They are merely Fair Waiters, not great ones

Six games in and the puns have been laid on thick already when it comes to C J Fair. The ridiculous dunk last night led to a bunch of “Man, that was just unFair” and other obvious blobs of text. I thought to myself “I’m still waiting for the Waiters puns to start flying.” (For example: “Waiters is serving his purpose”) But that got me thinking about guys whose names are real words. I thought of a few through the years, and began wondering — because I am a dork — which SU roster in recent memory has the most such players?

So I popped over to the incomparable OrangeHoops season-by-season records, and started browsing the last 25 seasons, starting with 1985-86. (I started there because 25 is a good number, and it’s also around the time I started being cognizant of SU basketball.) Soon I realized I needed a criterion for what constitutes a “real word”, and decided to use as my reference the official Scrabble Dictionary. Because, like I said, I am a dork. Anyway, a comically wasted hour later, here are the results:

This season’s squad does indeed have the highest number of word names of any team in those past 25 seasons. In addition to Waiters and Fair, there are Jones (craving), Riley (angry), and Joseph (a type of woman’s cloak), plus walk-on Nolan Hart (a male deer) for a total of six. “Fab” is also a word, but I’m using last names only. (”Melo” is not valid.) And in case you were wondering, neither “baye”, “moussa”, nor “keita” is a word. In English anyway.

Two teams had five word names each: 1987-88 featured Matt Roe, Erik Rogers (meaning “indicates receipt of a message”, not the naughty British slang term), Herman Harried, and walk-ons Nick Palmer and Aaron Tweedy. And 1988-89 had nearly the same group as that, but replace Tweedy with Richard Manning.

The 2004-2005 squad had five players with word names, but actually only four different names: Josh and Dayshawn Wright joined Craig Forth, Josh Pace, and walk-on Josh Brooks.

There are several teams with four word-named players:

  • 2002-03 and 2003-04 had Pace, Forth, Brooks, and walk-on Gary Hall
  • 1998-99 and 1999-2000 had Jason Hart (a male deer, as noted above), Tony Bland, Damone Brown, and Allen Griffin
  • 1995-96 had Otis Hill, Z Sims (plural of “sim” meaning ‘a simulation’), and walk-ons Elimu Nelson (a wrestling hold) and Jim May. This team also had word-name near-miss Bobby Lazor.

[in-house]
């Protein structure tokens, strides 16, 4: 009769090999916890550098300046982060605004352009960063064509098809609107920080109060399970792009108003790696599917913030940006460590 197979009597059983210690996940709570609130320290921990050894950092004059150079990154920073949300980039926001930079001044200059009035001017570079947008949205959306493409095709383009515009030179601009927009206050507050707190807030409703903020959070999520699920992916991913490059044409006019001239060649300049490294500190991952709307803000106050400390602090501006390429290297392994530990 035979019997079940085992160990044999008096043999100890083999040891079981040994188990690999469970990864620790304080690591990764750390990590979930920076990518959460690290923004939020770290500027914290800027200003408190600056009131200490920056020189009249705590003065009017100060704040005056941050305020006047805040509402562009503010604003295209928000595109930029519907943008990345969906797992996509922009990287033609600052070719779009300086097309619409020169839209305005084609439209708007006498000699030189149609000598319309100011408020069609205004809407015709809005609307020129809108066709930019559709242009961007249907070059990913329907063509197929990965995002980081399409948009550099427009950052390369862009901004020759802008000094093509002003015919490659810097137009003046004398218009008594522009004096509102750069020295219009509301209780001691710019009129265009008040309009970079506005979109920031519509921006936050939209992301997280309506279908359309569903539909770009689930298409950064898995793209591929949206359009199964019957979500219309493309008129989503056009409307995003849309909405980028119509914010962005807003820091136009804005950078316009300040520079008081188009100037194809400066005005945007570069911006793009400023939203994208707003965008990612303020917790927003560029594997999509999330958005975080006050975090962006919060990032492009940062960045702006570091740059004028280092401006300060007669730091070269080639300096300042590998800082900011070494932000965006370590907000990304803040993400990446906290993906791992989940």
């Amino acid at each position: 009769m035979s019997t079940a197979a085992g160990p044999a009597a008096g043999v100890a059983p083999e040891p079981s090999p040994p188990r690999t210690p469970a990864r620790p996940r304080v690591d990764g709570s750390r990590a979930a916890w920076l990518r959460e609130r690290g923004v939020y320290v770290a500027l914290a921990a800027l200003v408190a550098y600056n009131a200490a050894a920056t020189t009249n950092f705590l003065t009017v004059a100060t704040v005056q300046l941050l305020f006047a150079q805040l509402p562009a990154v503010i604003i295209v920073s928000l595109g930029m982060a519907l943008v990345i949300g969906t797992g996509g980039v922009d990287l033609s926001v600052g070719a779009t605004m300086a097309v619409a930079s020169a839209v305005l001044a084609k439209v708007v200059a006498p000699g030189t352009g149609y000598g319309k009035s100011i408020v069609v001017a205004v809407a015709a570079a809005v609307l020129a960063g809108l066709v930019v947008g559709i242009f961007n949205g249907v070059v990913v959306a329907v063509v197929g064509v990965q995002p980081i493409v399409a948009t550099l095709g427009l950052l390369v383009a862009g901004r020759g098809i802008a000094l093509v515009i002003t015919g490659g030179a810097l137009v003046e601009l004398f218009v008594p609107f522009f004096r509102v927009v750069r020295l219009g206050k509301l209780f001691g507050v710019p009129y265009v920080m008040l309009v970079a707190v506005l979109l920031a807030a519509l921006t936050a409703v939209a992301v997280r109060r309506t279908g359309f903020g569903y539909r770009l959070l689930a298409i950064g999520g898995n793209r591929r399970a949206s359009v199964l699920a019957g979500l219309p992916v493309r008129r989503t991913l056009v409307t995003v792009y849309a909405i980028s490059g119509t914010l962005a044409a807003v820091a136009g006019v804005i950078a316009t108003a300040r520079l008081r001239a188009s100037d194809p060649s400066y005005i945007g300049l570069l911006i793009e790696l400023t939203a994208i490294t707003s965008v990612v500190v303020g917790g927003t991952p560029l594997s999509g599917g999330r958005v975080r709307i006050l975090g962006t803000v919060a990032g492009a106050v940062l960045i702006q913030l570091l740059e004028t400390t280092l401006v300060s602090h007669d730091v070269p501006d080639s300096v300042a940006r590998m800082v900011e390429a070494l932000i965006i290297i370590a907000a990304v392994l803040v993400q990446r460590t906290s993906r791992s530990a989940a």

Only a few other word-name players have come through the program in the past 24 seasons, scattered throughout. There was walk-on Brad Small in 1990-91, Rodney Walker from 85-87, Mike Jones in 2006, and of course Ethan Cole (a plant in the cabbage family, which also adequately describes Ethan Cole’s basketball skills).

A few names that were close but did not qualify: Wes or Dave Johnson (I guess because it is slang only), Tony Scott (though “scot” is valid), Donte Greene, and Sam Spann.

So there you have it. If ESPN announcers start including “Did you know Syracuse has 6 players whose last names are real words?” in their rehearsed talking points, along with “Scoop and Dion are cousins” and “Brandon Triche’s uncle played for Boeheim”, then I’ll know someone is reading this.

5 Comments

  1. Posted December 2, 2010 at 9:12 am | Permalink

    +1

  2. Diana
    Posted December 2, 2010 at 9:14 am | Permalink

    Josh, you have waaaayyy too much time on your hands! LOL
    Just kidding…fun article! :)

  3. Daz
    Posted December 2, 2010 at 3:21 pm | Permalink

    Bagging on Ethan Cole? Really? Harsh, dude.

  4. Posted December 2, 2010 at 4:26 pm | Permalink

    Diana, I don’t actually have the time on my hands, but I do it anyway.

    Daz, when the Post-Standard asked all the seniors to name their “best moment” for a little fluff piece to be published before their last game, Ethan Cole said something like “I didn’t really have one.” I have no reservations about picking on him from time to time.

  5. Posted December 3, 2010 at 4:05 am | Permalink

    You have outdone yourself on the waste-o-time-ometer. Not that it wasn’t fun to read.

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